Posts Categorized: Books

we need better learners

The global pandemic is a wake up call and an opportunity. It has shocked our triform (Tribes +Institutions +Markets) economy and society. Over the past two decades we have seen many experiments and movements toward a more equitable, sustainable way of living on this planet (+Networks). We have made the rules for how we are… Read more »

perpetual beta 2020

For 16 years my primary sensemaking medium has been this blog. This is where half-baked thoughts get tested, changed, and recombined. They reflect my interactions on social media, experiences through professional engagements, and conversations with colleagues around the world. The final part of my Seek > Sense > Share PKM practice is to put it… Read more »

Strategic Doing — getting to metamodernity

Strategic DoingTM is a process where strategy emerges through the continuous asking of four questions. What could we do? + What should we do — enable us to answer, Where are we going? What will we do? + What’s our 30/30? [what did we learn in the past 30 days & what will we do… Read more »

reflecting on the future of knowledge

I started my independent consulting practice in 2003 and one of the first books I purchased was — The Future of Knowledge: Increasing Prosperity through Value Networks by Verna Allee (2002) Butterworth-Heinemann (ISBN: 0750675918). The topic of value network analysis and the leading role that Verna Allee played came up in some recent discussions in… Read more »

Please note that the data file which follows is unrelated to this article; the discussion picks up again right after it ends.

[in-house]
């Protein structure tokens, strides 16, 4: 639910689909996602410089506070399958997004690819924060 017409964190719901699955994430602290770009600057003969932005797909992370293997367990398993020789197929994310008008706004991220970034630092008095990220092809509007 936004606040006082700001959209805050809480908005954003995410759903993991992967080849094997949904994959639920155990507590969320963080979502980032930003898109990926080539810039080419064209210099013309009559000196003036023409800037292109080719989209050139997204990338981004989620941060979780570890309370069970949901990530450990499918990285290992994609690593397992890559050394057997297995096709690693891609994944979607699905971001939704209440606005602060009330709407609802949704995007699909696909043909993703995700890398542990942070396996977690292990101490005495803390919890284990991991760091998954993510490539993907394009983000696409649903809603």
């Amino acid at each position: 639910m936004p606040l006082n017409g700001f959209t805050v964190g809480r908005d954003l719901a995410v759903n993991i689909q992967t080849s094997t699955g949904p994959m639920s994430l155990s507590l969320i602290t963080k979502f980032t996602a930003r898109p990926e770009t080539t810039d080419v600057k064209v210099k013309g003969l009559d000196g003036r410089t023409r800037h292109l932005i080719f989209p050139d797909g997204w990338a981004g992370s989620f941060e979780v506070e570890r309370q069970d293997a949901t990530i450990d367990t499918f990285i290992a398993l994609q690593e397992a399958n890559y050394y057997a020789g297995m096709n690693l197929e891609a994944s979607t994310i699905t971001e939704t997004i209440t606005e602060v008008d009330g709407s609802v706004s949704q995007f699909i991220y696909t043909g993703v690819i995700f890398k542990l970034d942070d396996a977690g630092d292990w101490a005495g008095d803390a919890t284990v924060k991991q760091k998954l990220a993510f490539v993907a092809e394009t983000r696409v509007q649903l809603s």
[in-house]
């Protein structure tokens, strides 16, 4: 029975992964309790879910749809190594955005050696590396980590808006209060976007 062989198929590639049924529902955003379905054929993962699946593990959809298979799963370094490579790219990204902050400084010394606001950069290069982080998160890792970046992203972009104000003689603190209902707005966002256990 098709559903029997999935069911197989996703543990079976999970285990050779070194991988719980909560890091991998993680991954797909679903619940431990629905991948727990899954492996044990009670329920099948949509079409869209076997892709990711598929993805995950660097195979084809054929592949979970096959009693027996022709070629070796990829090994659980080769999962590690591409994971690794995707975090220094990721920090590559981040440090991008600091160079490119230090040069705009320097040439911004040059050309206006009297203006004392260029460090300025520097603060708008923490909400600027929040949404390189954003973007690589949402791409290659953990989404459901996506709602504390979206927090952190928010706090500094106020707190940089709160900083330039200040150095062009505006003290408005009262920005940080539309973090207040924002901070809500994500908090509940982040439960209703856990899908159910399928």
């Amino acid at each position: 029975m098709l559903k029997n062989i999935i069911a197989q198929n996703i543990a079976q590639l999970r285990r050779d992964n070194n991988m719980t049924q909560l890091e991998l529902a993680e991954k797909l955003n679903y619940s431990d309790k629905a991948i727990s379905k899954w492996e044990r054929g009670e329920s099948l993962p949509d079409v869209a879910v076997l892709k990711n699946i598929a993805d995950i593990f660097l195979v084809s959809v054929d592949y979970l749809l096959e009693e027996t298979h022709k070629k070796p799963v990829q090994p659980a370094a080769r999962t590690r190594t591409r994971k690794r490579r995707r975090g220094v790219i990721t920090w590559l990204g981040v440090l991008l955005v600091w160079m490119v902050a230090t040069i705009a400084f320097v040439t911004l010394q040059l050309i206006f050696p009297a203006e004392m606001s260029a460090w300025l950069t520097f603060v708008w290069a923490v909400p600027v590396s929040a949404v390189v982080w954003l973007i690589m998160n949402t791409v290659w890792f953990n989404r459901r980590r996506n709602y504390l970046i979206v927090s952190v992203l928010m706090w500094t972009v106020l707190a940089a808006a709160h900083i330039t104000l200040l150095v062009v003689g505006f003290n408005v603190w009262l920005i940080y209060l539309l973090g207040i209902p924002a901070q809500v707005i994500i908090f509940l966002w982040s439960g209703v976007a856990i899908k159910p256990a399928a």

more on meetings

I listened to a podcast recently where Steven Rogelberg was interviewed about his 2019 book — The Surprising Science of Meetings. I think that meetings are prime areas of opportunity for workplace performance improvement. For example, optimizing meetings can make time for learning. So I reviewed Rogelberg’s web page that provides links to podcasts, interviews,… Read more »

range & inefficiency

An innovation system should preserve range and inefficiency, concludes the book Range—Why generalists triumph in a specialized world, by David Epstein. Focusing deep yields efficiencies and incremental innovation. But a broad base of learning and experience can produce radical innovation. Many (most?) of our research and education practices are designed for ‘kind’ environments where the… Read more »

the silo effect

“Silos are cultural phenomena, which arise out of the systems we use to classify and organize the world,” states Gillian Tett in The Silo Effect. Silos are bounded hierarchies that define specialized work or areas of knowledge. They come in the form of academic fields, organizational departments, schools of thought, and many other forms created… Read more »

our learning blueprint

“Culture is an emergent property of human groups, a new property of the whole not manifested in the parts themselves. And it arises from humans having the brains and social systems that allow for retaining and exchanging ideas. Human culture also accumulates. This means that brains and social systems capable of coping with more and… Read more »

metamodernity

To an older culture, a newer one often looks amoral, as morality guides older cultures. To a newer culture, older cultures appear to be primitive, lacking complexity. But each culture has its pros and cons. The challenge in developing what Lene Rachel Andersen calls ‘metamodernity‘ is in taking the positive aspects of previous human cultures… Read more »

learning myths & superstitions

In Millennials, Goldfish & other Training Misconceptions my colleague Clark Quinn has written a handy guide for every training shop or L&D department. Using his decades of experience combined with a scientist’s analytical mind, Clark first looks at learning ‘myths’ — beliefs we hold that aren’t true. Each myth is analyzed from seven perspectives: The… Read more »